Leona Aglukkaq, Minister of Health, today announced an investment by the Government of Canada of $135 million for new construction and the renovation of health services infrastructure in First Nations communities across Canada.
Construction of 16 nursing stations and health clinics in First Nations communities is underway across Canada, thanks to $135 million in federal funding, Health Minister Leona Aglukkaq said Tuesday.
The money, announced in the federal budget, is for building and renovating nursing stations and clinics in First Nations communities, Aglukkaq said in Winnipeg.
About 16 of the approximately 40 new construction projects are underway, with completion expected by March 2011. Another 230 or so projects are renovations to existing health services infrastructure, the government said in a release.
Aglukkaq was unable to explain specifically how the new funds will help in the fight against the H1N1 swine flu virus this fall.
She also responded to an editorial in Monday's Canadian Medical Association Journal that criticized the federal government's vaccine strategy for being too slow to help those at high risk, compared to licensing approaches in other countries.
"Canada is seen as world leaders in responding to a pandemic," Aglukkaq told a news conference.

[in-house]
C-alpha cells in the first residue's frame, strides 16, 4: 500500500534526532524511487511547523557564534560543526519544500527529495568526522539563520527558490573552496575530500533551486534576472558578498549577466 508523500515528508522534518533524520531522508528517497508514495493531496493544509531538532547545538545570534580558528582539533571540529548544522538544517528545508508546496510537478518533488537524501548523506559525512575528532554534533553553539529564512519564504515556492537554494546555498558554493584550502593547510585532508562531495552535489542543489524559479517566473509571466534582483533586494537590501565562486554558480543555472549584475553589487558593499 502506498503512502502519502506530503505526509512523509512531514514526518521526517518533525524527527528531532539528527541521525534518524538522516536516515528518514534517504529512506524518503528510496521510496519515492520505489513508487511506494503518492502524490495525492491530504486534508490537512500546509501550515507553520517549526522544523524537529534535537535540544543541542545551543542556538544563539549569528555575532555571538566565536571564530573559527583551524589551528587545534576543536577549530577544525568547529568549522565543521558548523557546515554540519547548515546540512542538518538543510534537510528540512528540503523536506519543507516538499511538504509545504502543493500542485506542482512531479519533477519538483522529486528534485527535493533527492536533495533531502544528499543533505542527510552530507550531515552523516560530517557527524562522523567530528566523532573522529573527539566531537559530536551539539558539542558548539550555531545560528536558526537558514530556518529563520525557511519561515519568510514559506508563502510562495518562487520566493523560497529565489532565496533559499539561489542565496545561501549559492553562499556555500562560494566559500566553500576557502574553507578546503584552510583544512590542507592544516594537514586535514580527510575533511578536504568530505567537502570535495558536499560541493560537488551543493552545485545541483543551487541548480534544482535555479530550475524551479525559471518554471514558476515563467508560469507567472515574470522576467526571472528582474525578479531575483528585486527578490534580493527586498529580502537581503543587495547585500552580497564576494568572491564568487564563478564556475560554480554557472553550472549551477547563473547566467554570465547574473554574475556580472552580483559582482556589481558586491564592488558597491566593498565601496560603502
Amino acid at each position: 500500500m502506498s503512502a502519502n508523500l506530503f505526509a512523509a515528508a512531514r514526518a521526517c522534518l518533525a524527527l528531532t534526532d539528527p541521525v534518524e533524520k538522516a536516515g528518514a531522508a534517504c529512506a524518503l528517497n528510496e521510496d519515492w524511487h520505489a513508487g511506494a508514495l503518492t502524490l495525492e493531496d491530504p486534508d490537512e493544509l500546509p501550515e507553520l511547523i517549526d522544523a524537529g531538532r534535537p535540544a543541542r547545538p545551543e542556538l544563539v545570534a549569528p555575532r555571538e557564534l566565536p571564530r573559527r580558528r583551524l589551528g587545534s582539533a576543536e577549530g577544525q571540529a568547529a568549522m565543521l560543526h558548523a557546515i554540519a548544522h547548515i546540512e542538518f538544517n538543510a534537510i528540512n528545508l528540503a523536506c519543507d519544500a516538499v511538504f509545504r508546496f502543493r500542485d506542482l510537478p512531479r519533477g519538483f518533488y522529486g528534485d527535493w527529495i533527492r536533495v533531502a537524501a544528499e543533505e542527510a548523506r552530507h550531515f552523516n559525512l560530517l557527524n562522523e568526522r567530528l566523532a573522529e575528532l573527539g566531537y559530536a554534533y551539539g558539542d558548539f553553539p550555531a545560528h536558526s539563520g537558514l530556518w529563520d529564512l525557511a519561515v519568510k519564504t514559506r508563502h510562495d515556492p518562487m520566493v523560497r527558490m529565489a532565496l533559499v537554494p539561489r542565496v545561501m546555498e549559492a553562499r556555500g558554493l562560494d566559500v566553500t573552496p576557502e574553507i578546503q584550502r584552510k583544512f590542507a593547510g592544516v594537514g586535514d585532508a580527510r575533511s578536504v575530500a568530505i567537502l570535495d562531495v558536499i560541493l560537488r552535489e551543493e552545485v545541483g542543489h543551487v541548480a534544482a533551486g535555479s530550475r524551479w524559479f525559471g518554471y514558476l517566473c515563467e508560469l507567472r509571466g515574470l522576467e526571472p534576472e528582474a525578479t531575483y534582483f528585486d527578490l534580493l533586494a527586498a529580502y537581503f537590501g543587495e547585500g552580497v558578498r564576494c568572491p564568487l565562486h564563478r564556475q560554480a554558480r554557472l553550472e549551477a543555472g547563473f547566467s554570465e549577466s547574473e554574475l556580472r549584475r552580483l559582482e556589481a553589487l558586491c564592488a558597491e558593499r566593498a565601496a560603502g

"Of course, there's always ways to improve how we respond, and we'll continue to do that. But as we got to the fall, the vaccine will be available, and every Canadian who wants to be vaccinated will be able to be vaccinated. Again, that's very different from other countries."
Canada has also assisted the World Health Organization, Pan American Health Organization and Mexico and the U.S. in developing their pandemic plans, she said.
H1N1 versus seasonal flu
Also on Tuesday, U.S. researchers said the H1N1 swine flu seems unlikely to mix with regular seasonal flu viruses, reducing the likelihood it will mutate into a more dangerous strain.
The findings underscore the need for people to be vaccinated against H1N1, said Dr. Anthony Fauci of the National Institute of Allergy and Infectious Diseases.
The study involved ferrets.
When the lab animals were infected with 2009 H1N1 virus, plus either the seasonal H1N1 virus or seasonal H3N2 virus, both viruses made them sick. But only the H1N1 pandemic virus spread to other ferrets, Daniel Perez of the University of Maryland and his colleagues found.
The pandemic virus was found deeper in the ferrets' respiratory system, including the lungs, while seasonal flu strains stayed in the nasal passages. Doctors have reported similar findings for swine flu patients.
Perez's team posted the findings on PLoS Currents: Influenza, a website for rapid communication of new scientific data on flu.
On Monday, Aglukkaq said First Nations communities will be a high priority when the government decides who should receive the swine flu vaccine first.
The government has ordered more than 50 million doses of pandemic vaccine, when it is available, for all Canadians who wish to be immunized.
But since the whole order will not be ready at once, health officials are meeting in Winnipeg this week to decide which groups will be first in line.
Health-care workers and pregnant women are also likely to be high on the list, federal health officials have said.
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